One of my staff members had been out at a meeting and called me to say they were announcing on the Metro that the United States had been attacked by terrorists and to ask what should she do. And none of us really knew the answer to that. It was an unprecedented event and people were frightened. But we did know that Washington, DC, was a likely target. As more information came in, the CEO sent people home. I rode home with four other people from the office because we were being cautioned against using the Metro. The city was gridlocked. It took over 2 hours just to get across the bridge to Virginia.
But as people went home and watched the devastating footage of planes flying into the World Trade Center towers and people jumping to their deaths, many became resolved that the terrorists would not win. They would not ruin our country, our patriotism, or our economy. They would not make us shrink in fear. And so we returned to work the next day, and the day after that, and the day after that. Reports of heroism emerged and flags spontaneously appeared wherever there was a place – on houses, overpasses, bridges, office windows.
In the days and months following, NCPC did put in place policies that would help us evacuate or shelter in place should this occur again. And NCPC worked with the White House to get out the first guide to help people prepare – the Citizens’ Preparedness Guide. And we recovered and tried to heal – as a nation, as individuals.
Senior Training Manager, Programs, Training & Multimedia Services: Sarita Coletrane
How was your office affected directly?
Because the office at that time was located in downtown Washington, DC, there was a sense of panic as well as deep sadness and disbelief. Many of the employees were watching the televisions in the various conference rooms, waiting for direction from the President and CEO as to whether the office would be closed. After the initial attacks, there were a lot of incorrect accounts of fires on the Mall area near the monument and White House, the Capitol being attacked, and so forth. It was difficult to make the initial decision to close the office because there was a question on whether the employees would be safe. The office did eventually close but many employees, myself included, left before the decision was made.
How were you impacted on 9/11 or the days immediately after?
At the time, my husband was a detective with the Prince Georges County Police Department and I had two other immediate family members who were law enforcement, including a sister-in-law with the Capitol Police. She was greatly affected that day because initially it was reported that the plane that hit the Pentagon was aimed toward the Capitol. All of my family members were placed on high alert, especially around the military facilities. We also realized that, as a family, we needed to come up with a family plan for making sure our children were taken care of because of the family members’ respective jobs.
How have the procedures at work changed specifically as a result of 9/11?
NCPC instituted a more comprehensive evacuation plan as well as bought emergency kits for the entire staff. We had several meetings about that day and what happened and were asked for suggestions on what the agency could do to better protect its employees. There was also a list of employees who drove to work and who were willing to take employees home in the event of an emergency. A telephone tree was developed as a result of these meetings for this type of circumstance.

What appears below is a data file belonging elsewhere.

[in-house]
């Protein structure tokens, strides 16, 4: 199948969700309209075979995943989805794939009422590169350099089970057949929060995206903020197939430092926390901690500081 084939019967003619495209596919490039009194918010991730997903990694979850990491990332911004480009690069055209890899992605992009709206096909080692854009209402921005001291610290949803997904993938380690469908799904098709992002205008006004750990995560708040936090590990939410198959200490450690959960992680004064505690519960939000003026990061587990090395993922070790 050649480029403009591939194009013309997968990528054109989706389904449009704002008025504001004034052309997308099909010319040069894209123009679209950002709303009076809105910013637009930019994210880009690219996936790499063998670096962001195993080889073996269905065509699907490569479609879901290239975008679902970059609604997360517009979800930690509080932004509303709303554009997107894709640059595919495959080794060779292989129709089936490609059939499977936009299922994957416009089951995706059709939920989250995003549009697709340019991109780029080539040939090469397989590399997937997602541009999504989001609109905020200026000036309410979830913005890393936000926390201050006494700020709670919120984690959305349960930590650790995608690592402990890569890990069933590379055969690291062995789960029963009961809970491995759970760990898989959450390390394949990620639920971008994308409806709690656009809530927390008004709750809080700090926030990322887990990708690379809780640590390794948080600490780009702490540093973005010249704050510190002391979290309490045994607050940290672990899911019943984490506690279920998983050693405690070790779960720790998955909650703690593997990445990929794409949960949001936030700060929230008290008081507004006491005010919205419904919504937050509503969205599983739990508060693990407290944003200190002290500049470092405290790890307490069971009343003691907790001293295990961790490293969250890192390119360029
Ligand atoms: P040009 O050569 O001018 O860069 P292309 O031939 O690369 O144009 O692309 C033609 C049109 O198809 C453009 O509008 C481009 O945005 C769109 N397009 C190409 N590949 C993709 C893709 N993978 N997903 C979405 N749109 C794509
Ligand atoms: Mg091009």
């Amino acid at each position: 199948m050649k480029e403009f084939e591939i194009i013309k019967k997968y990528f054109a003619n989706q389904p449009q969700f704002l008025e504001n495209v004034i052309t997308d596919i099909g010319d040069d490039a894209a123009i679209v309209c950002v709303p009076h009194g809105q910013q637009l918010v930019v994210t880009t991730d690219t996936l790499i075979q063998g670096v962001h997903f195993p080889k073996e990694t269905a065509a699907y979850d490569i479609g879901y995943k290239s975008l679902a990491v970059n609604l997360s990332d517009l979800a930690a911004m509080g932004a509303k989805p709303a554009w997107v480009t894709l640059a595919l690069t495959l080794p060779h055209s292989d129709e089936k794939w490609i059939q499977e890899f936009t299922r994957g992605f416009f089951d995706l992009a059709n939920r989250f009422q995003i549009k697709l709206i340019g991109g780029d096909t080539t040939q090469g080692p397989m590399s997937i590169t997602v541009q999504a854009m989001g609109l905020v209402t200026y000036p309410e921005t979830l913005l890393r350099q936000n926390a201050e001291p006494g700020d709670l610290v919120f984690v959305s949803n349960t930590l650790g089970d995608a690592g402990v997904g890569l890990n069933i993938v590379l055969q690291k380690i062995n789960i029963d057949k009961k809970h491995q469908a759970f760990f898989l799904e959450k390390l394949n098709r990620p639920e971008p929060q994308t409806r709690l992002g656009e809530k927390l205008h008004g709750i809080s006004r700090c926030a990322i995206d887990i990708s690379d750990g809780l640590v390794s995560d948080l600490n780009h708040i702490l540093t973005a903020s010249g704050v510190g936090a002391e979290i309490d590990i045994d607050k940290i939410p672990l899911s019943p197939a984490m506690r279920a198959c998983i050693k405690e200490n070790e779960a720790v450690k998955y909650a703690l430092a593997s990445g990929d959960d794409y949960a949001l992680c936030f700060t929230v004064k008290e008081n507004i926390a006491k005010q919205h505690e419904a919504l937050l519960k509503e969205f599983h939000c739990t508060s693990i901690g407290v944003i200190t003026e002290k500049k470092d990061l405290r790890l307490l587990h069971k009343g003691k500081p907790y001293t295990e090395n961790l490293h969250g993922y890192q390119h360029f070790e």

Because Metro eventually stopped operation (I found out that a few of my co-workers and I was on the last train that ran out of the city) we decided to come up with our own plan in case this happened again. We alerted our respective families of all of our phone numbers (there were about six or seven of us that got together on this plan), a plan to go to the only person who lived in Washington, DC, and a back-up hotel in case we couldn’t get to our co-worker’s home. There were several other employees who did this as well with their own groups.
And any additional comments you may have.
I really appreciated the fact that our senior staff members did take this situation seriously and really made the effort to ensure that future planning occurred and that staff safety was taken into consideration. I also think the employees were willing to help each other out as evidenced by driving people home or those who had homes in DC, willing to open themselves up and offer their services to their co-workers.
President and CEO, NCPC: Ann M. Harkins
We were on vacation in New England. I can still see the ocean on one of the most sparkling, beautiful mornings of a lifetime. When we left Block Island on an 8 a.m. ferry, all was right with the world; when we flipped on the radio at about 9:15 on the other side, the world had changed forever.
It was not too long since I left the Justice Department and, after the immediate shock and denial, I kept asking, “What can I do to help?” on the long ride home to West Virginia. One of the hardest parts of that ride was that cell service was out. I had a brief conversation with my brother and then almost no contact. Most of my husband’s family lives abroad and it was very painful for them not to be able to reach us.
Later, sadly, I would learn that people I knew and had worked with died at the Pentagon and in New York.
Deputy Sergeant at Arms (DSAA)
As I look back on it, the most inexplicable part of this story is that about a week after 9/11, I was in the final interviews to become Deputy Sergeant at Arms in the Senate (DSAA). Then Sergeant at Arms and Chair of the Capitol Police Board, Alfonso Lenhardt (MG, USA, Retired), my predecessor at the National Crime Prevention Council (NCPC) had immediately after 9/11 identified security measures to be taken to secure the Capitol Complex. He created a multi-disciplinary task force to start that process. During 9/11, Al Lenhardt had just been appointed Senate Sergeant-at-Arms. He is now U.S. Ambassador to Tanzania.